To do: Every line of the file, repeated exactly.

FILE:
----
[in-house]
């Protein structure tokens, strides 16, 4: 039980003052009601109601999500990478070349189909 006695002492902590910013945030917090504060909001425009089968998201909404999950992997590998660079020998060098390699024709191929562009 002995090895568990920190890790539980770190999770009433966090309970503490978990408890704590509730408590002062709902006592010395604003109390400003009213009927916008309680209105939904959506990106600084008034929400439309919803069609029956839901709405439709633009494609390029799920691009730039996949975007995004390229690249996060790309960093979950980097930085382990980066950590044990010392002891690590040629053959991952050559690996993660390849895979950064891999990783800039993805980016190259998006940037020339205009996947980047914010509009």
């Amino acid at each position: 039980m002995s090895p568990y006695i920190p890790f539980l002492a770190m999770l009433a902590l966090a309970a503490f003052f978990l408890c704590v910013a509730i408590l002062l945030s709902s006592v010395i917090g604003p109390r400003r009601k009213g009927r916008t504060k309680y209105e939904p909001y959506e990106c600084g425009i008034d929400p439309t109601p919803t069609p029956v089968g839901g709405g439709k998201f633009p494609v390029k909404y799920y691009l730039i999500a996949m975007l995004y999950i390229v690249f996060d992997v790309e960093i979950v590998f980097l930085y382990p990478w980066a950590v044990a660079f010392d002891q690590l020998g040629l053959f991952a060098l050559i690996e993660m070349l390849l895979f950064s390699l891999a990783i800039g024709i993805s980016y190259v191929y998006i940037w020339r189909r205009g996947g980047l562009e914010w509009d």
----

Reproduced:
[in-house]
């Protein structure tokens, strides 16, 4: 039980003052009601109601999500990478070349189909 006695002492902590910013945030917090504060909001425009089968998201909404999950992997590998660079020998060098390699024709191929562009 002995090895568990920190890790539980770190999770009433966090309970503490978990408890704590509730408590002062709902006592010395604003109390400003009213009927916008309680209105939904959506990106600084008034929400439309919803069609029956839901709405439709633009494609390029799920691009730039996949975007995004390229690249996060790309960093979950980097930085382990980066950590044990010392002891690590040629053959991952050559690996993660390849895979950064891999990783800039993805980016190259998006940037020339205009996947980047914010509009």
């Amino acid at each position: 039980m002995s090895p568990y006695i920190p890790f539980l002492a770190m999770l009433a902590l966090a309970a503490f003052f978990l408890c704590v910013a509730i408590l002062l945030s709902s006592v010395i917090g604003p109390r400003r009601k009213g009927r916008t504060k309680y209105e939904p909001y959506e990106c600084g425009i008034d929400p439309t109601p919803t069609p029956v089968g839901g709405g439709k998201f633009p494609v390029k909404y799920y691009l730039i999500a996949m975007l995004y999950i390229v690249f996060d992997v790309e960093i979950v590998f980097l930085y382990p990478w980066a950590v044990a660079f010392d002891q690590l020998g040629l053959f991952a060098l050559i690996e993660m070349l390849l895979f950064s390699l891999a990783i800039g024709i993805s980016y190259v191929y998006i940037w020339r189909r205009g996947g980047l562009e914010w509009d």